Posted 7 years ago
Jewelry with special meanings is a favorite of mine. From Georgian love tokens with acrostic gem settings, to Art Deco charms with quirky subjects, these pieces helps us connect with the thoughts and feelings of the makers and past owners, even when all other traces of their identity are lost.
There are no maker's marks on this emerald, sapphire and ruby encrusted scarab bracelet, made of silver topped 18ct gold. What we do know, is the maker was steeped in a centuries old tradition of making seductive love tokens poignant with meaning.
At first examination it depicts a lush little scarab beetle on a bracelet of flowers. Closer inspection reveals a surprise, the scarab opens to reveal a vinaigrette, complete with removable grill, engraved in the Georgian style.
There is a clue to dating the bracelet, the sapphires are synthetic. Verneuil was mass producing synthetic rubies by 1903, but blue sapphires were not perfected until 1910. I doubt the scarab dates from the Egyptian Revival that followed discovery of Tutankhamun's tomb in 1922, when the design would've been more geometric, in the Art Deco style.
I think this piece dates to the early C20th fashion for the exotic, that included ancient Egypt. Cartier began to design and make Egyptian style jewels as early as 1910, and Parisian interest in Egypt was revived and intensified by the Franco-Egyptian exhibition at the Louvre in 1911.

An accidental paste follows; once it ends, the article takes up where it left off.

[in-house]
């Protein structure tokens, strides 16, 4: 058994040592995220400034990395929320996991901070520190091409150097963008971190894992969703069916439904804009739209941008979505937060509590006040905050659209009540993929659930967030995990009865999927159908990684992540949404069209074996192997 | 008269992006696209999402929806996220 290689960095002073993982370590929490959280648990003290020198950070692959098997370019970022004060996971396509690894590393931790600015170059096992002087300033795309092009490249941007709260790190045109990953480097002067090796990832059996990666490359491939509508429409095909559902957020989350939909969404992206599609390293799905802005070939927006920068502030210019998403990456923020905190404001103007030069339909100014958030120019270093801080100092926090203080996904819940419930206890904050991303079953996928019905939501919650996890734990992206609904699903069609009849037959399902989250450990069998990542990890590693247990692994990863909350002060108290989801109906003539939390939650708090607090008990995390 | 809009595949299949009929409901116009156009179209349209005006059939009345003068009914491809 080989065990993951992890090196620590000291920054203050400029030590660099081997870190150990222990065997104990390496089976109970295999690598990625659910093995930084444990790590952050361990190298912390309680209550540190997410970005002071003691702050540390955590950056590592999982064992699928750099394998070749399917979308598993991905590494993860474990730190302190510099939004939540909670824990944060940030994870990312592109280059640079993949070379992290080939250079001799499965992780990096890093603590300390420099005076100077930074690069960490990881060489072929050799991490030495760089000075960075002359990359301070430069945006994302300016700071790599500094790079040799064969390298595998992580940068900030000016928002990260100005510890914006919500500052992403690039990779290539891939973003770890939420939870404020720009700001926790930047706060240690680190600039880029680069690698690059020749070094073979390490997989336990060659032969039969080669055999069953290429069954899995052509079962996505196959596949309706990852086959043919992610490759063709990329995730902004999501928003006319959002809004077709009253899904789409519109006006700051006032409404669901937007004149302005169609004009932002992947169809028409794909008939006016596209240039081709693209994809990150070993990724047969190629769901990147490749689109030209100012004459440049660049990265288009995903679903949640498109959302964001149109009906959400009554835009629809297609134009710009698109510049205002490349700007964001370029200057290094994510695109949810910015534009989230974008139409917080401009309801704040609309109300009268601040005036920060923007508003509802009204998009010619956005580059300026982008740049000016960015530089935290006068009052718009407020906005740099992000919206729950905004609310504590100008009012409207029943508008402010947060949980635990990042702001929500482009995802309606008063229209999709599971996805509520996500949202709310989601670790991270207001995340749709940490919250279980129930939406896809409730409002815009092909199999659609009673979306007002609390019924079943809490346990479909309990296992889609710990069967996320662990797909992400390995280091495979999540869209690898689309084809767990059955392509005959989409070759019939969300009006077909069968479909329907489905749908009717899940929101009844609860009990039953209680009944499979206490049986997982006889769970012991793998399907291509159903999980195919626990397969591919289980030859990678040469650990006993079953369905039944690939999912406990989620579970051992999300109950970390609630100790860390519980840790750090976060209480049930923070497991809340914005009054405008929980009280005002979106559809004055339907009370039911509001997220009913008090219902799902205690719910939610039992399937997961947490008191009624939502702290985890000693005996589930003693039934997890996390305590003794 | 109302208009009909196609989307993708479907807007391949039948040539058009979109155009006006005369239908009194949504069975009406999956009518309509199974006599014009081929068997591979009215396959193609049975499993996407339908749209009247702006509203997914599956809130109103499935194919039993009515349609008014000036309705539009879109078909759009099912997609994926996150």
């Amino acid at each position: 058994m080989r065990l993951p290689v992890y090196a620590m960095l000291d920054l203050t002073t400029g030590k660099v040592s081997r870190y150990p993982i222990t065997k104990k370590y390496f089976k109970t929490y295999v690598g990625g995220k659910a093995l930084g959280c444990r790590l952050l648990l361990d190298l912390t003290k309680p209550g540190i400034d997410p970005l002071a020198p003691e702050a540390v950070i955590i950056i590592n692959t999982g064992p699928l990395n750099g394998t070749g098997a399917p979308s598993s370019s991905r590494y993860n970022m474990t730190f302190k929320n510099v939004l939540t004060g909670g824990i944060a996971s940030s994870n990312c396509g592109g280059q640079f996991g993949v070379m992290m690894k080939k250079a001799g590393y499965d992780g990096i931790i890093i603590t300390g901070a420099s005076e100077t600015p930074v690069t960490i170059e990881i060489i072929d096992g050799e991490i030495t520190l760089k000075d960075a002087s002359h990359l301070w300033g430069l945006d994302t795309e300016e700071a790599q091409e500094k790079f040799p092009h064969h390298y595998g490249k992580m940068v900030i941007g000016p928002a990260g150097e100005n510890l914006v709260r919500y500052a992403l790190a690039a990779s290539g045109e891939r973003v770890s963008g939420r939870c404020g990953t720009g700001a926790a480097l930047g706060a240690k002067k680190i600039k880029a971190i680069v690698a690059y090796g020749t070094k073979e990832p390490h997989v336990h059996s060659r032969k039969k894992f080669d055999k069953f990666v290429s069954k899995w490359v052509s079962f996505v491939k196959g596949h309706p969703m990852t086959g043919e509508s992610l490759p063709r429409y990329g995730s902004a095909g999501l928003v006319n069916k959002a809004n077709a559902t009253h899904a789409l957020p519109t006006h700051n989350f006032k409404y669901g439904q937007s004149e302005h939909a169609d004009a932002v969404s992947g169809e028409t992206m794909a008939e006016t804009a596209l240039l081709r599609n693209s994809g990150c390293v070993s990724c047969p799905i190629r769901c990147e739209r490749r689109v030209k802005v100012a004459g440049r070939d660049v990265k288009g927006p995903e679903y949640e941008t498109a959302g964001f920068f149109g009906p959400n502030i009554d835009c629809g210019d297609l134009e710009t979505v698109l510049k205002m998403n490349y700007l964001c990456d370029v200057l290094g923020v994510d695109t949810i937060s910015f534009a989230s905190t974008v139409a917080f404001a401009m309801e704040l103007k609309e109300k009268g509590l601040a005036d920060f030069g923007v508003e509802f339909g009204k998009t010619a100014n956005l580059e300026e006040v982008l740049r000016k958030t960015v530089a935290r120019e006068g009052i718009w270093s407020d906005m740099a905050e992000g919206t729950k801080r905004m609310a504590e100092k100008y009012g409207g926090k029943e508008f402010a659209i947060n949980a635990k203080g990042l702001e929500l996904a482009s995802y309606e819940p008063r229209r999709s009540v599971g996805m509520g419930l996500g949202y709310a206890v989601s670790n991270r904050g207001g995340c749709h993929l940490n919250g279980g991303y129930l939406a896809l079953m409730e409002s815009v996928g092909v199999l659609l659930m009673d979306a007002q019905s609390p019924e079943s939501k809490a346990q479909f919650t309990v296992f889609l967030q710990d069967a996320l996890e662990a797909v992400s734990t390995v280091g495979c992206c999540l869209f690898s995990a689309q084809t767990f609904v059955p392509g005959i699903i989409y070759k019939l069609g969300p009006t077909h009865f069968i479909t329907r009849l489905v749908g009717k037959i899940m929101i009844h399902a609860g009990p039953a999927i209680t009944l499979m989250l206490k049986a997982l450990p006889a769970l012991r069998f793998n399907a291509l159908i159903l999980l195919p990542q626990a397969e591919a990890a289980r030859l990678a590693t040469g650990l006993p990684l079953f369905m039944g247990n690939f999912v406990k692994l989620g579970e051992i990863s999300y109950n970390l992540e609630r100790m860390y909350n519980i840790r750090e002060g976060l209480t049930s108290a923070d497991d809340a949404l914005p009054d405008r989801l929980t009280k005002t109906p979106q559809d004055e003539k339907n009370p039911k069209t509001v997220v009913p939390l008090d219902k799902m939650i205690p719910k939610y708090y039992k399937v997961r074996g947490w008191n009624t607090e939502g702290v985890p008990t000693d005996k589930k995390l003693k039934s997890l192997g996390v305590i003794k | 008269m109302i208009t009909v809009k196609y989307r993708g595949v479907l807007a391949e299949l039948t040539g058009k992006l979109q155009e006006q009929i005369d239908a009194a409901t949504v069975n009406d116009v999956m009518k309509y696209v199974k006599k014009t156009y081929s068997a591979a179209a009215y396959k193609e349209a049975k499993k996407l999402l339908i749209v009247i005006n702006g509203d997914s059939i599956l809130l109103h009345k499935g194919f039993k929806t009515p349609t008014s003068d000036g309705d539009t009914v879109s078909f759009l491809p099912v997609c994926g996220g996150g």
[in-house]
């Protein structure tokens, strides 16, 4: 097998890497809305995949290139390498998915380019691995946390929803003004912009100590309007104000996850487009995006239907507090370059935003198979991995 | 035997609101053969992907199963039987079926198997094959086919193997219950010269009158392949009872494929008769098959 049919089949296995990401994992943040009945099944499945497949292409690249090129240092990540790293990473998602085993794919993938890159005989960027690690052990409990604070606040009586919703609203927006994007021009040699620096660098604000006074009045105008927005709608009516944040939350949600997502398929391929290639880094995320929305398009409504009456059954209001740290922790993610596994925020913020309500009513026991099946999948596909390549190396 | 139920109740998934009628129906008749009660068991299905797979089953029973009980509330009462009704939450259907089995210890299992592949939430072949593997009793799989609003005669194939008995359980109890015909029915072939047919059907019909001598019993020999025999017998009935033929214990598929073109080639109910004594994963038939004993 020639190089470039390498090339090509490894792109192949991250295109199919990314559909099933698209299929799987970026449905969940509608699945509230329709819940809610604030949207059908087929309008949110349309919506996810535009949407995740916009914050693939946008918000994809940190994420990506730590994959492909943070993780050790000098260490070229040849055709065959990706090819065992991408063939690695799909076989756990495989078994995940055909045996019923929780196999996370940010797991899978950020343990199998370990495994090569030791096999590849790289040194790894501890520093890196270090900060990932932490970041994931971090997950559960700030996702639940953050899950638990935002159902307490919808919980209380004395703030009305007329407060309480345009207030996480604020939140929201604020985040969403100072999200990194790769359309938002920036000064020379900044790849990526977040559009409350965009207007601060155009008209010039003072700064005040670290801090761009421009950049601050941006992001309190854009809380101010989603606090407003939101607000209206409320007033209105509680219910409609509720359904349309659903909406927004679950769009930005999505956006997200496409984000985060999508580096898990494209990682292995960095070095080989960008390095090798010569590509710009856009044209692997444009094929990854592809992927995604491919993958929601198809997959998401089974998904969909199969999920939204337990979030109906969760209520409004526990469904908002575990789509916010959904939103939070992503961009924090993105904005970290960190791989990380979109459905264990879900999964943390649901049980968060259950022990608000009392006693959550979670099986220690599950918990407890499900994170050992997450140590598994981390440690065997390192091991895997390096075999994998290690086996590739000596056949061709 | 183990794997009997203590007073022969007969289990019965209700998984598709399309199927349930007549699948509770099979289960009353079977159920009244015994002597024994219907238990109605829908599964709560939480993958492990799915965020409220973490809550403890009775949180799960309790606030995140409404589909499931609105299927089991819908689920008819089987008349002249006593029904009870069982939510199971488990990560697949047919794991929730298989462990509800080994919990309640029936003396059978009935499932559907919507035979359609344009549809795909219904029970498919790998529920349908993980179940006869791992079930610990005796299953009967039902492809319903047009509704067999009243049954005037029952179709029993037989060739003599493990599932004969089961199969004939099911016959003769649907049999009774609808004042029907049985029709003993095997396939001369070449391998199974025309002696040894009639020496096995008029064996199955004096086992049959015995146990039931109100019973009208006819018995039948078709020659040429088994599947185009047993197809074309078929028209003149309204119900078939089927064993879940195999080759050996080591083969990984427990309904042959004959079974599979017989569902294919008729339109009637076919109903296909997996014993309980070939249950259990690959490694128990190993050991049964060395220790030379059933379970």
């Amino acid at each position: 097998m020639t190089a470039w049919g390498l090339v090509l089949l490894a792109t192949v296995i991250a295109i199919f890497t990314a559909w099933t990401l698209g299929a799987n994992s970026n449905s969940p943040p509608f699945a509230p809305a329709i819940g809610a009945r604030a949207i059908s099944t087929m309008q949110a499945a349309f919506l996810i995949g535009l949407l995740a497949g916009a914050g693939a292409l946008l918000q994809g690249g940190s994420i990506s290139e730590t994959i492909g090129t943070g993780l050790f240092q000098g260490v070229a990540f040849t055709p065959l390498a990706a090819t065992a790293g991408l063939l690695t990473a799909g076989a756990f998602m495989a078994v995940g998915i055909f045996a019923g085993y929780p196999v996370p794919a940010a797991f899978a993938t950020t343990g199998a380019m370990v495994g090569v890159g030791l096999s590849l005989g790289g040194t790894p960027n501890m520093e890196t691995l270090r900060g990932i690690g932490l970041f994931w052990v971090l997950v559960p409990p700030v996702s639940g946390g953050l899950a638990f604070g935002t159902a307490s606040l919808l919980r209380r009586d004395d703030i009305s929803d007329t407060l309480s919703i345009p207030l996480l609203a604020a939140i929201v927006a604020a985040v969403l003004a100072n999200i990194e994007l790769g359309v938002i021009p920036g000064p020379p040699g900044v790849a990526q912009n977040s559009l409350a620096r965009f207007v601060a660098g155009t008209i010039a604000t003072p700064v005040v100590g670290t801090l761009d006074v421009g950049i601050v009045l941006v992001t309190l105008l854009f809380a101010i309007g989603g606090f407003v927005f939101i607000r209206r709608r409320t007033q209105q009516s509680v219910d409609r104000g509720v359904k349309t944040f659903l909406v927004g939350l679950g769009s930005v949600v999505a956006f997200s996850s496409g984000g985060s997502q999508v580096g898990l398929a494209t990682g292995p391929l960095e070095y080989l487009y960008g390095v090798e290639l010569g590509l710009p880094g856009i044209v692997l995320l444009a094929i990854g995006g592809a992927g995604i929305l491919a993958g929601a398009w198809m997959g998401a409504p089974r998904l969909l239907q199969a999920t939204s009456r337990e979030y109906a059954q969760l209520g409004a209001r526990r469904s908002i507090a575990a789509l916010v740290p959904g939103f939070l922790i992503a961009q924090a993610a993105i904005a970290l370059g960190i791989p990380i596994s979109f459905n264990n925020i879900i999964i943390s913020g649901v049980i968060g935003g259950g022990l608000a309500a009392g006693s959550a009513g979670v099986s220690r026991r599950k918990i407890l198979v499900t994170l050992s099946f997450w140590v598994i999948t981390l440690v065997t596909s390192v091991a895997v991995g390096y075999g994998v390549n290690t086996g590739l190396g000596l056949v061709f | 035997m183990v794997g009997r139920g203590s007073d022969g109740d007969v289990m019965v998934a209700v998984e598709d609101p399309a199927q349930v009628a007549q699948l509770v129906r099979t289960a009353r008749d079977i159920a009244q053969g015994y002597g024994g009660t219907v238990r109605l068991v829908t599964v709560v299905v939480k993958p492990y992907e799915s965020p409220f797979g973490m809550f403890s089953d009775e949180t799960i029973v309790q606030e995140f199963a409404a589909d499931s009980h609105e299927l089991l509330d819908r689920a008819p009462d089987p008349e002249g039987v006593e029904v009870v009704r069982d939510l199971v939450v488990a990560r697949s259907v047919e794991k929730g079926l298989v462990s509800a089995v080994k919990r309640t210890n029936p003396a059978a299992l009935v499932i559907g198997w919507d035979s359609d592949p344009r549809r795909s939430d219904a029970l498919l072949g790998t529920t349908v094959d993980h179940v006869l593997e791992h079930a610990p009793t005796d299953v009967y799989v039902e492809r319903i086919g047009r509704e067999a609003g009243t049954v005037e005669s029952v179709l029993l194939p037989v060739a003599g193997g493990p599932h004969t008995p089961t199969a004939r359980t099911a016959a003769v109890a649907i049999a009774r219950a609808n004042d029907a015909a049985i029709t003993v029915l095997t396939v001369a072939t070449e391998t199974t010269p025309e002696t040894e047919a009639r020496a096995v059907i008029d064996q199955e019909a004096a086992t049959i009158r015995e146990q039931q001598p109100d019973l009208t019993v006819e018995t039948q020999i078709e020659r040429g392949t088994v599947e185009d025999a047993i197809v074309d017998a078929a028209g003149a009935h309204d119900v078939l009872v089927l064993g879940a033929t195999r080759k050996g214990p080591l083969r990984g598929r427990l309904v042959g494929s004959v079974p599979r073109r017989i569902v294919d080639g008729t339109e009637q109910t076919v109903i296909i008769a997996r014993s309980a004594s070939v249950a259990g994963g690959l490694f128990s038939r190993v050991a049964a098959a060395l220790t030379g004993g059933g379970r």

In my opinion the piece is late Edwardian, transitional Art Nouveau, and dates to circa 1911, a few years before WW1. I think it is probably French, made by a Paris "joallier" with early access to Verneuil sapphires.
My imagined joallier was working in the Georgian tradition of producing seductive love tokens, inspired by the birds and bees, and the jewelers' language of love. It's not only the birds and bees that fertilize flowers, in fact beetles pollinate 88% of all flowering plants.
This bright green scarab beetle is NOT the dark dung beetle revered by the Egyptians. The green scarabs (which include flower chafers) have this color for camouflage on the plants whose flowers they fertilize while munching upon their leaves.
The green scarabs have a distinctive smell, and it is a curiosity that some of the plants they inhabit have developed a similar scent, to attract the beetles to the plant to encourage pollination.
So this bracelet invokes an amulet of gorgeous flowers, set to attract the handsome scented beetle, who will fall upon it and consume it while fertilizing it. Potent symbolism, and oh what fun to explain the secret message to that special someone at just the right romantic moment.
One possible maker is Verger Freres (see: http://www.chubbcollectors.com/Vacnews/index.jsp?form=2&ArticleId=273) based on a similar ring signed F.V. which you can see here: http://www.kentshire.com/product/jewelry/fine-jewelry/new-and-notable/Z28254
However that is a guess at best, and this one is a mystery!